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Association Analysis Package

Project description


Pip installable association analysis package.

Our datasets is a list of transactions, individual people that 'purchased' items together. We are trying to find things that are associated with each other.


pip install kiwi-apriori

It seems someone already has apriori on Twine. The package will be used by import apriori.

Quick example

This dataset looks at the purchases of 4 customers:

transactions = [
    ['fish', 'white wine', 'cheese', 'bread'],
    ['beer', 'nachos', 'cheese', 'peanuts'],
    ['white wine', 'cheese'],
    ['white wine', 'cheese', 'bread']

We are interested in which items are associated with one another. It seems that people that bought white wine also bought cheese. Here are some "association rules" we find:

If you buy ... ... we think you'd like Support Confidence Lift
white wine bread 0.5000 0.6667 1.3333
bread white wine 0.5000 1.0000 1.3333
white wine bread AND cheese 0.5000 0.6667 1.3333
bread cheese AND white wine 0.5000 1.0000 1.3333
cheese AND white wine bread 0.5000 0.6667 1.3333
bread AND cheese white wine 0.5000 1.0000 1.3333

Let's look at the first two rows to illustrate support, confidence, and lift.

  • Support: Fractions of transactions containing these items. i.e. the probability a randomly chosen transaction contains all the items.
    • The first two rows are about {white wine} and {bread}. Half of our transactions contain both these items (transactions[0] amd transactions[3])
    • Order doesn't matter, the support of {white wine} --> {bread} and {bread} --> {white wine} are the same
    • Can be applied to single items (e.g. support for {white wine} is 0.75, as 3/4 transactions contain white wine)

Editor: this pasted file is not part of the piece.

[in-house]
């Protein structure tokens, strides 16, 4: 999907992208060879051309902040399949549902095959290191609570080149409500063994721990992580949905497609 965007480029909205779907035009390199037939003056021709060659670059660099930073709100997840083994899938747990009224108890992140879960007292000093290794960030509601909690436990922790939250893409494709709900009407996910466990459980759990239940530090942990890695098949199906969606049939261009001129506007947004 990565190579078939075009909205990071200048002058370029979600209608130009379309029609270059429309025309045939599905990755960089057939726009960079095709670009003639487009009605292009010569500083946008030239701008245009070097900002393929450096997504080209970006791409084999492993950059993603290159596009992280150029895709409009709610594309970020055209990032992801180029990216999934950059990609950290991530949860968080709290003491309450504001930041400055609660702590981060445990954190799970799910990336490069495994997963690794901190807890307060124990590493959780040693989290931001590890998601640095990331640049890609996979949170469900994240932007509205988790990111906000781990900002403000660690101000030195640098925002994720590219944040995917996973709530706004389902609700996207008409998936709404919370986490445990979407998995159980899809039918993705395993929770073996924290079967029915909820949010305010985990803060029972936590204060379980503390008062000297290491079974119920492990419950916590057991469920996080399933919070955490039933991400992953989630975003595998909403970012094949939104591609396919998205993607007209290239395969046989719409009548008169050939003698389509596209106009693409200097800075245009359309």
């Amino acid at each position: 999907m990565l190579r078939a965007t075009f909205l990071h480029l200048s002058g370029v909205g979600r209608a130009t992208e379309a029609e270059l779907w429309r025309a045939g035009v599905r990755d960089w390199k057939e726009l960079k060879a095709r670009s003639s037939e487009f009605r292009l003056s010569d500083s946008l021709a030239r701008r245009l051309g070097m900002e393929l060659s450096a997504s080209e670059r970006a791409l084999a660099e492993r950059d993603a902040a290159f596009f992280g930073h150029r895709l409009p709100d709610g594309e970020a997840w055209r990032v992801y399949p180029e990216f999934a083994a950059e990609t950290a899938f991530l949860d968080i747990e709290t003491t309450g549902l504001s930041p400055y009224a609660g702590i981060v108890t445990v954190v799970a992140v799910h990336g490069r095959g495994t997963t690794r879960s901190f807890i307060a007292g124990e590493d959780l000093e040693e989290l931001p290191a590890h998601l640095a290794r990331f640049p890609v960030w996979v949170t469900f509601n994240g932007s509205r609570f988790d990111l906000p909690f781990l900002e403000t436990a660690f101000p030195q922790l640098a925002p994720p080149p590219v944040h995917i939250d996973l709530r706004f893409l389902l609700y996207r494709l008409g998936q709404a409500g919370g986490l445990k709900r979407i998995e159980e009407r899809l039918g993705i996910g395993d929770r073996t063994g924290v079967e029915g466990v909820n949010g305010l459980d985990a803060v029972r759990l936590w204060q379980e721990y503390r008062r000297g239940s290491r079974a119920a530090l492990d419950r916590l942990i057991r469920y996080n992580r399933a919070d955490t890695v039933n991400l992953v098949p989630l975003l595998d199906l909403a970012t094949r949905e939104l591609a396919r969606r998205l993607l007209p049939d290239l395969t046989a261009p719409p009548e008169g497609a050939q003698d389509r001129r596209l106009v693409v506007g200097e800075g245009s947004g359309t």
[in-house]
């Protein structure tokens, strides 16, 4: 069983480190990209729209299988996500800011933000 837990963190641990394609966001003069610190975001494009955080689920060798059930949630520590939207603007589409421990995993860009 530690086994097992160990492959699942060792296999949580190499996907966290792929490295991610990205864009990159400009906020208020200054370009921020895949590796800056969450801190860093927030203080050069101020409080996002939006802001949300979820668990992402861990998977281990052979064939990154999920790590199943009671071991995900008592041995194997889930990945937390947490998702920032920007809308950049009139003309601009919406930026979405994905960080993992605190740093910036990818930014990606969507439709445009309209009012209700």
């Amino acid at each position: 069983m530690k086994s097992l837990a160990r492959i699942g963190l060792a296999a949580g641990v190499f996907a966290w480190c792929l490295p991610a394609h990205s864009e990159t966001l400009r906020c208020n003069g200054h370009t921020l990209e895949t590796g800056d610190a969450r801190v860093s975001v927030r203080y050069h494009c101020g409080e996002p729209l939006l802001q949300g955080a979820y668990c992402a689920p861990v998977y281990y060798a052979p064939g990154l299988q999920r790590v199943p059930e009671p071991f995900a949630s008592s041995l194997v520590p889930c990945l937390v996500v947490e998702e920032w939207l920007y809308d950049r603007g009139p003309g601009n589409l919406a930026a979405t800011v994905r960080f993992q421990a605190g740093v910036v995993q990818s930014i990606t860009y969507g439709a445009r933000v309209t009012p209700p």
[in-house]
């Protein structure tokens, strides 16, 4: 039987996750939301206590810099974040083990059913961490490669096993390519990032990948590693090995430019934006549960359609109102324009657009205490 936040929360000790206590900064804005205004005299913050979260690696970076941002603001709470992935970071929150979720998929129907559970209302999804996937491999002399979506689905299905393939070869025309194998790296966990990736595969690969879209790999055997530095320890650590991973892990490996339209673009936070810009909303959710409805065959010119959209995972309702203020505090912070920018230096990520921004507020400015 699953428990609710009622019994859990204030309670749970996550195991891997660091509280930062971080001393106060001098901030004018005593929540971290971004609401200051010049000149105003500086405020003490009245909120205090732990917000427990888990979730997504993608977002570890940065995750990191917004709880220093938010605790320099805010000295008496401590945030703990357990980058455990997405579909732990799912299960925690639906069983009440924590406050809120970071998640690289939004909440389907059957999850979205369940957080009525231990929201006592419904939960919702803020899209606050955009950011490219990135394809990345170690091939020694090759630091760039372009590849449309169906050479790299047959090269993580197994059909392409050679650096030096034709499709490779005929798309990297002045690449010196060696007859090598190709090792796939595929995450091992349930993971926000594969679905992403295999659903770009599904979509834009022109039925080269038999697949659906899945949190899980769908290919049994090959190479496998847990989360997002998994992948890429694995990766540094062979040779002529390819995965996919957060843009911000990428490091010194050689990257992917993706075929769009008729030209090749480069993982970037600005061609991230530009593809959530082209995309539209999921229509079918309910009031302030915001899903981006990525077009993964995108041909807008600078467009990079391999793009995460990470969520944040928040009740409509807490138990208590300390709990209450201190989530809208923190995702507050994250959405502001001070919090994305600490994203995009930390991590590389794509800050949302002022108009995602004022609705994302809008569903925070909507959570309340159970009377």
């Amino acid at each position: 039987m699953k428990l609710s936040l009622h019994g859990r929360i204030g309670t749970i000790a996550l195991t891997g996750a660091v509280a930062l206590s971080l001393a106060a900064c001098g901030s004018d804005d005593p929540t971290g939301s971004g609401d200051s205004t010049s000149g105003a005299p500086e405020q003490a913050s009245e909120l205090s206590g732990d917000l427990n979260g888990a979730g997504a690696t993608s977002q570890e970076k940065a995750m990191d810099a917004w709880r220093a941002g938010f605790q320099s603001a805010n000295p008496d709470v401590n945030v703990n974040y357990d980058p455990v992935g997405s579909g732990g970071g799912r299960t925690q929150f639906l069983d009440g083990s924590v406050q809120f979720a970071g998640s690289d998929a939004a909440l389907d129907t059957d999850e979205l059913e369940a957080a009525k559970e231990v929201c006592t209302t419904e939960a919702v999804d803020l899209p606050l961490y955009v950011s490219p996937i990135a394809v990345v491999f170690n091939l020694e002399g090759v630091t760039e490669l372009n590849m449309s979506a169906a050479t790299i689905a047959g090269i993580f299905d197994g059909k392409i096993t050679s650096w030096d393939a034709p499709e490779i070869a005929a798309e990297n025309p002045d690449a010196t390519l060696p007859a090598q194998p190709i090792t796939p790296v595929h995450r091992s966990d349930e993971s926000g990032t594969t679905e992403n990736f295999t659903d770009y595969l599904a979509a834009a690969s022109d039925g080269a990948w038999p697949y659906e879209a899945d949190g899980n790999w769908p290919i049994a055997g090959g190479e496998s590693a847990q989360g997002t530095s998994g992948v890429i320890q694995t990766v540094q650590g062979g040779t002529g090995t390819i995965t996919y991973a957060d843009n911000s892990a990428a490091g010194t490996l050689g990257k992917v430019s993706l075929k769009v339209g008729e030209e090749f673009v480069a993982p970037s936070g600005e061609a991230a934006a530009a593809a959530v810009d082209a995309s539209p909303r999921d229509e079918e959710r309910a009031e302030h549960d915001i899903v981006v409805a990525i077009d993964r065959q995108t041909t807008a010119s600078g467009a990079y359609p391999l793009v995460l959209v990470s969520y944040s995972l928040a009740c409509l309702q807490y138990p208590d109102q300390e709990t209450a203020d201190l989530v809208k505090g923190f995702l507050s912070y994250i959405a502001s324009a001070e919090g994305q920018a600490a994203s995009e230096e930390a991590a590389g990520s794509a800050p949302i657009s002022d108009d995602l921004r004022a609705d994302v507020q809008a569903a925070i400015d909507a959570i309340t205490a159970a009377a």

• Confidence of A --> B: Fraction of transactions containing A that also contain B. i.e. the probability that a randomly chosen transaction containing A also contains B
    • 2 of the 3 transactions containing {white wine} also contain {bread}, so confidence of white wine -> bread is 0.667
    • 2 of the 2 transactions containing {bread} also contain {white wine}, so confidence of bread -> white wine is 1.000
    • Can be calculated as support(A AND B)/support(A)
  • Lift of A --> B: The support of A AND B divided by the support of A and the support of B
    • Measures the amount of information you get knowing A
    • Knowing the lift of white wine to bread is 1.3333 tells us that someone buying white wine is 1.3333 times more likely than the average person to buy bread as well.
    • If A and B were independent, Lift would be 1
    • If the lift is less than one, that tells us someone is less likely than the average person to buy the other item.


Taken from

import apriori

sample_transactions = [
    ['fish', 'white wine', 'cheese', 'bread'],
    ['beer', 'nachos', 'cheese', 'peanuts'],
    ['white wine', 'cheese'],
    ['white wine', 'cheese', 'bread']

for rule in apriori.generate_rules(sample_transactions, min_support=0.5):
    msg = (f'{rule.format_rule():20s}\t\t'
           f'(support={}, confidence={rule.confidence:0.4f}, lift={rule.lift:0.4f})')


{white wine} ---> {cheese}		(support=0.7500, confidence=1.0000, lift=1.0000)
{cheese} ---> {white wine}		(support=0.7500, confidence=0.7500, lift=1.0000)
{white wine} ---> {bread}		(support=0.5000, confidence=0.6667, lift=1.3333)
{bread} ---> {white wine}		(support=0.5000, confidence=1.0000, lift=1.3333)
{cheese} ---> {bread}		(support=0.5000, confidence=0.5000, lift=1.0000)